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Commentary: Pandemic life for labour unions is hard but they’re fighting back

The hardships of the pandemic seem to have triggered a surge in some forms of labour organising, says an economist.

Commentary: Pandemic life for labour unions is hard but they’re fighting back

Brazilian delivery workers for Uber Eats and other delivery apps protest as part of a strike to demand better pay and working conditions. REUTERS/Amanda Perobelli

BERKELEY, California: The recent failure to unionise workers at Amazon’s warehouse in Bessemer, Alabama is merely the latest chapter in the long decline of traditional working-class organisations. Has the pandemic made things even worse?

Since 1985, trade union membership has fallen by one-half, on average, across OECD countries. Business interests have run persistent, well-funded campaigns against unions and captured much of the media and think tank circuit.

All told, these efforts have clearly succeeded in curtailing workers’ traditional rights and scope of representation.

While employer-friendly “right to work” legislation has undermined unions’ ability to fund themselves, the widespread use of contract labour (like in India) has created a sprawling class of workers without job security or benefits, many of whom are deployed alongside permanent employees.

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Global competition, automation, and market concentration are all weakening labour’s bargaining power. But labour’s collective strength has also been undercut by internal fragmentation.

There is a sharp division between manufacturing production and transportation on one hand, and service, retail and caregiving on the other.

Although service workers in the United States and Canada have been organised by the Service Employees International Union, and in Europe by UNI Europa (the European Services Workers Union), we know from the pandemic that workers in healthcare, delivery, and other sectors remain badly underpaid and unprotected.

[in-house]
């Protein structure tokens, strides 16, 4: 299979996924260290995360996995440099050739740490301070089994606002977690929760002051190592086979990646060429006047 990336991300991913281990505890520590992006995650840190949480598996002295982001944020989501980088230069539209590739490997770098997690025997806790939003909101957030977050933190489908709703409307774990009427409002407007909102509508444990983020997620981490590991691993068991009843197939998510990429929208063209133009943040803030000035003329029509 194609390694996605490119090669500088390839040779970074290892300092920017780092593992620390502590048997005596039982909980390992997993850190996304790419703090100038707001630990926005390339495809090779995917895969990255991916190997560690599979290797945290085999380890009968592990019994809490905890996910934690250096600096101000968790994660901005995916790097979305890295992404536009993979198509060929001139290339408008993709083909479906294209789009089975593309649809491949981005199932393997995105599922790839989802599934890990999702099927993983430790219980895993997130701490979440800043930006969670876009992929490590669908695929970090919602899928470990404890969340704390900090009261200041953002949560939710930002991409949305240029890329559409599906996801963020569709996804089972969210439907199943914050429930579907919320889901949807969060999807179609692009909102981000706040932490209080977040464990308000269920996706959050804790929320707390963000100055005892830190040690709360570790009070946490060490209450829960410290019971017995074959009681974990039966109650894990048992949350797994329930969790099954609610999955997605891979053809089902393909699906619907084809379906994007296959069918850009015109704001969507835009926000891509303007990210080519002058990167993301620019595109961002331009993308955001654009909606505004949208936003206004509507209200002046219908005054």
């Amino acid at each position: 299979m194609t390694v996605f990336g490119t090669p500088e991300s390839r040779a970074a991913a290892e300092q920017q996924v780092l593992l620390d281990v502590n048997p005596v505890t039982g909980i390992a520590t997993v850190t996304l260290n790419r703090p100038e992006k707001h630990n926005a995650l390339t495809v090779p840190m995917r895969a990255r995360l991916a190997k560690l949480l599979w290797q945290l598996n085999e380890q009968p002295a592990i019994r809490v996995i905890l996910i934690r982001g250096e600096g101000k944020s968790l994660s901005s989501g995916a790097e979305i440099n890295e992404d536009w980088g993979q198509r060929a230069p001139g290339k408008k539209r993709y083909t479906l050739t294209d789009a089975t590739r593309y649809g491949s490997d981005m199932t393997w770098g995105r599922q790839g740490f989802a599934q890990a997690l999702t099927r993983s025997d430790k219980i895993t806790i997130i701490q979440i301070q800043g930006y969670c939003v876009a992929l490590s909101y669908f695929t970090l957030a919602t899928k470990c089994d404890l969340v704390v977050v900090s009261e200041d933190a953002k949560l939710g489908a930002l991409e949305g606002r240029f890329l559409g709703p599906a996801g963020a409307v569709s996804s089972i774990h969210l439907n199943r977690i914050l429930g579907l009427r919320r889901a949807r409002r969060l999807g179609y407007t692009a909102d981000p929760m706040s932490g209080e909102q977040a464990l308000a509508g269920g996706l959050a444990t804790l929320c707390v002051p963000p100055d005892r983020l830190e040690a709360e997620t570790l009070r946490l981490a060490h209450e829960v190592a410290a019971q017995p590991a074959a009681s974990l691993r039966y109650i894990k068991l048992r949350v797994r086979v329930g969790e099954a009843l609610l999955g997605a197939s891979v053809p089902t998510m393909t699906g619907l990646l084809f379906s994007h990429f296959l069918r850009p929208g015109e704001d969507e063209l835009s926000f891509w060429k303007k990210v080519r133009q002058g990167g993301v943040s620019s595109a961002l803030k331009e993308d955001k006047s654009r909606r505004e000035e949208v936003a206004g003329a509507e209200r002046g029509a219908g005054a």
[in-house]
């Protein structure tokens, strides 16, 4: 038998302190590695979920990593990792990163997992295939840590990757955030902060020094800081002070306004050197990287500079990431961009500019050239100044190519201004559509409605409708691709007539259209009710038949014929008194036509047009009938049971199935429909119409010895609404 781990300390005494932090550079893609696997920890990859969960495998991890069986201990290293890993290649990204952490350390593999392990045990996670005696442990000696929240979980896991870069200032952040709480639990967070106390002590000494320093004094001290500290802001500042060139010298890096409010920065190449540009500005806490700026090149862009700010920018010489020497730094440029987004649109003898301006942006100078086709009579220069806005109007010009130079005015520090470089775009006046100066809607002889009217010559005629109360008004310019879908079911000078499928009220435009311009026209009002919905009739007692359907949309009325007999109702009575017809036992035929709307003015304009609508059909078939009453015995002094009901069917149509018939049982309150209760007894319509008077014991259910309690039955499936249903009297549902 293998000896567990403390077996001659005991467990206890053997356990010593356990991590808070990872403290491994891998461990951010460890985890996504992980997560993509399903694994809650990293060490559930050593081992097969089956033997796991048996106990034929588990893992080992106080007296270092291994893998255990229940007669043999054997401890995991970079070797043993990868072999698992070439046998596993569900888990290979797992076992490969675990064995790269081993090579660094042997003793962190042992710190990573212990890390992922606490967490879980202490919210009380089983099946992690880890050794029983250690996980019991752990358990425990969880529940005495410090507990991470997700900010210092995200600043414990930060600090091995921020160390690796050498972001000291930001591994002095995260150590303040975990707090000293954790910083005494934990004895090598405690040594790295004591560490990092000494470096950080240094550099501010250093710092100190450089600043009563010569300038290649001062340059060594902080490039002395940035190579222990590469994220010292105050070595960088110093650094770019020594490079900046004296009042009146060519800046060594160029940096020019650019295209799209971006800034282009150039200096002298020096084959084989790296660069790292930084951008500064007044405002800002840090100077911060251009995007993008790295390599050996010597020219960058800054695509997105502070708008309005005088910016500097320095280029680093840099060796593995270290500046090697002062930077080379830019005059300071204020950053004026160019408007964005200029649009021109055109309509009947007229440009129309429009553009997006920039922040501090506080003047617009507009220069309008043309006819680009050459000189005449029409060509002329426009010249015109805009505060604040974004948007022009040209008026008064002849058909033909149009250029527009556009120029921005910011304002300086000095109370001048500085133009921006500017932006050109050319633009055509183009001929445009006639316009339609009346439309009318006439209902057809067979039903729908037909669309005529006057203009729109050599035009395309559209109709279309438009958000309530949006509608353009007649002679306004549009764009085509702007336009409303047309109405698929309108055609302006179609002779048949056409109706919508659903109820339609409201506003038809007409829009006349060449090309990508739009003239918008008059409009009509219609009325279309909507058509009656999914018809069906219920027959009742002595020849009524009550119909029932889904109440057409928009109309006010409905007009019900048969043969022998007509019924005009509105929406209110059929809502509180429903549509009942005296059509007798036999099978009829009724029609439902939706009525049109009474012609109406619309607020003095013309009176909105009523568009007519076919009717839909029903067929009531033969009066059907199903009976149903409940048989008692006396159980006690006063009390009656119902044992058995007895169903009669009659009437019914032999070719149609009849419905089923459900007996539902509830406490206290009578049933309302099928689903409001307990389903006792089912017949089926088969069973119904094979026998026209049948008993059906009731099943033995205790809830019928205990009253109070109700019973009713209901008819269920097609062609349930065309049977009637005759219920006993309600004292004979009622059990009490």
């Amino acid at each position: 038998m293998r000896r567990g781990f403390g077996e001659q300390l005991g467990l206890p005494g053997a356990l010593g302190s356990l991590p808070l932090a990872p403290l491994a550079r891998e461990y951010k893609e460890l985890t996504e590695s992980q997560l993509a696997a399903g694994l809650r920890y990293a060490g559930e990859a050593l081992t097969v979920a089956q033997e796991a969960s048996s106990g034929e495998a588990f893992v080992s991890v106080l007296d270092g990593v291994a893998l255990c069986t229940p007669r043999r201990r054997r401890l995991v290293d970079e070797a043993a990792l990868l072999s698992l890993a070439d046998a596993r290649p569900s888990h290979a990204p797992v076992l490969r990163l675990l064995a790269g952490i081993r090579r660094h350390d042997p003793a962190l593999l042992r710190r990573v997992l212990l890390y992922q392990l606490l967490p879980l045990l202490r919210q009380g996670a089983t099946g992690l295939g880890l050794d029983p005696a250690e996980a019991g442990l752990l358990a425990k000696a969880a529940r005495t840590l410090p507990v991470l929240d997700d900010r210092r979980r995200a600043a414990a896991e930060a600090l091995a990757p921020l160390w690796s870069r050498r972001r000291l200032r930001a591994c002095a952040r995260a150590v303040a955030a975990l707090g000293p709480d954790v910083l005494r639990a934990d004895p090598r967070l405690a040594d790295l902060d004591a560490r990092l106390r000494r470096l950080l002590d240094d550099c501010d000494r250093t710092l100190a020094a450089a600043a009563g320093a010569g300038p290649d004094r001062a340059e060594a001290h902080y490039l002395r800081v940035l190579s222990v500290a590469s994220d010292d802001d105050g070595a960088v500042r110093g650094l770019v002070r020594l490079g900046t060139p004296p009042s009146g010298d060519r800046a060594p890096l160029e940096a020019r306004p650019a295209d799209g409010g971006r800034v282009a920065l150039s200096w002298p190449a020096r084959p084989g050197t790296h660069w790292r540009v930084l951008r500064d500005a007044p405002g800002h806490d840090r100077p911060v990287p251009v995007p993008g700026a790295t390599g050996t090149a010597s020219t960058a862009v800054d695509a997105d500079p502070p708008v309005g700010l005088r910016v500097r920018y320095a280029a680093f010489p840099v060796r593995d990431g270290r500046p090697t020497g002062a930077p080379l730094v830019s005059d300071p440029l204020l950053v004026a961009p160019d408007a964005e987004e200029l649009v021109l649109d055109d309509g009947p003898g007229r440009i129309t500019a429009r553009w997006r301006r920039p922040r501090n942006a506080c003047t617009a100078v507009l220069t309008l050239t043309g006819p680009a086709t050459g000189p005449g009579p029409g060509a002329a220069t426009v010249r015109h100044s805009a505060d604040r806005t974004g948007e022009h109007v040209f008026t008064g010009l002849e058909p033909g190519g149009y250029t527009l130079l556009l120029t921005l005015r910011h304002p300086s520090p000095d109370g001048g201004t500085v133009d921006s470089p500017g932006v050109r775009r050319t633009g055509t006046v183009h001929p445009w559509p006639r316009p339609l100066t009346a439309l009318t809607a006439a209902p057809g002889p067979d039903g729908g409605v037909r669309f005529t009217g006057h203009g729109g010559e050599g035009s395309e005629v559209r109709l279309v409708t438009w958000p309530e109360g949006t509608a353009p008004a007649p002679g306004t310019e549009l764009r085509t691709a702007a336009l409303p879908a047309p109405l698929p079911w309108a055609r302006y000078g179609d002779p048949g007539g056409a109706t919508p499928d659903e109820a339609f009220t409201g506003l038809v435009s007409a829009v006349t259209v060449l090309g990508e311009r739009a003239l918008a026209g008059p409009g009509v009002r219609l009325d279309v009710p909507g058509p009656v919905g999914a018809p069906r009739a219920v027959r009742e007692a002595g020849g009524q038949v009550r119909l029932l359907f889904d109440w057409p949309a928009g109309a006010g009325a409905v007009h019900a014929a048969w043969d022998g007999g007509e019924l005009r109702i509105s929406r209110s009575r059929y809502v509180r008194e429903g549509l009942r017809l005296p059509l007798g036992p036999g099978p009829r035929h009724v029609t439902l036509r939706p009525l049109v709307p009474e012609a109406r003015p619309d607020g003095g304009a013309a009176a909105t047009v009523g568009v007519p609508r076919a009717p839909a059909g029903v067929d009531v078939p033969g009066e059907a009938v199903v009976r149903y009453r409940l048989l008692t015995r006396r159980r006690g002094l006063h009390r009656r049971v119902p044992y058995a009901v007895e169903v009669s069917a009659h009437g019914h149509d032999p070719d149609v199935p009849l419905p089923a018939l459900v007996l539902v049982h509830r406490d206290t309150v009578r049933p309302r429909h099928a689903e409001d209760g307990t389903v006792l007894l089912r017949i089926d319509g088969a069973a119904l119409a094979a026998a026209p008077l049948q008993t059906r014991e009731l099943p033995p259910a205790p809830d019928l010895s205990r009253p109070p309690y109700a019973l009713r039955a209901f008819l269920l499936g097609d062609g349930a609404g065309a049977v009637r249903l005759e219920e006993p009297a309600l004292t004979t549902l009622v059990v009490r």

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In developing countries, the fragmentation of labour runs even deeper, owing to the gulf between the formal and informal sectors.

In countries like India, Kenya, and Peru, the overwhelming majority of workers are engaged in informal activities, without any benefits or social protection.

As these workers are often self-employed, labour organisations are rarely sensitive to their need for credit and marketing facilities, health and childcare, or legal and insurance services. (There are exceptions, such as the Self-Employed Women’s Association, the largest informal workers’ organisation in India.)

An Indian worker checks on a machine at a factory in Amritsar on Feb 16, 2018. (Photo: AFP/NARINDER NANU)

With the rise of the gig economy, more workers in rich countries also find themselves without social protection and very little help for their particular needs. Unions in Germany are trying to expand the availability of worker-friendly customer-review sites, because gig workers depend heavily on online ratings to secure work.

In the US, some small companies are entering the market to provide gig workers with affordable insurance or sick leave. Germany’s IG Metall, Europe’s largest industrial union, is opening itself to self-employed workers; and the Independent Workers’ Union of Great Britain also is increasingly trying to reach out to gig workers.

Intra-labour fragmentation also stems from how unions organise. In the US and India, unionisation is so decentralised that corporate employers can easily block or weaken nascent organising efforts.

Since their defeat, the union organisers in Bessemer have recognised that they need to move their organising efforts to the industry level – as happens in Europe, where individual firms have less incentive or leverage to curb unions – and also mobilise Amazon customers against the company’s labour practices.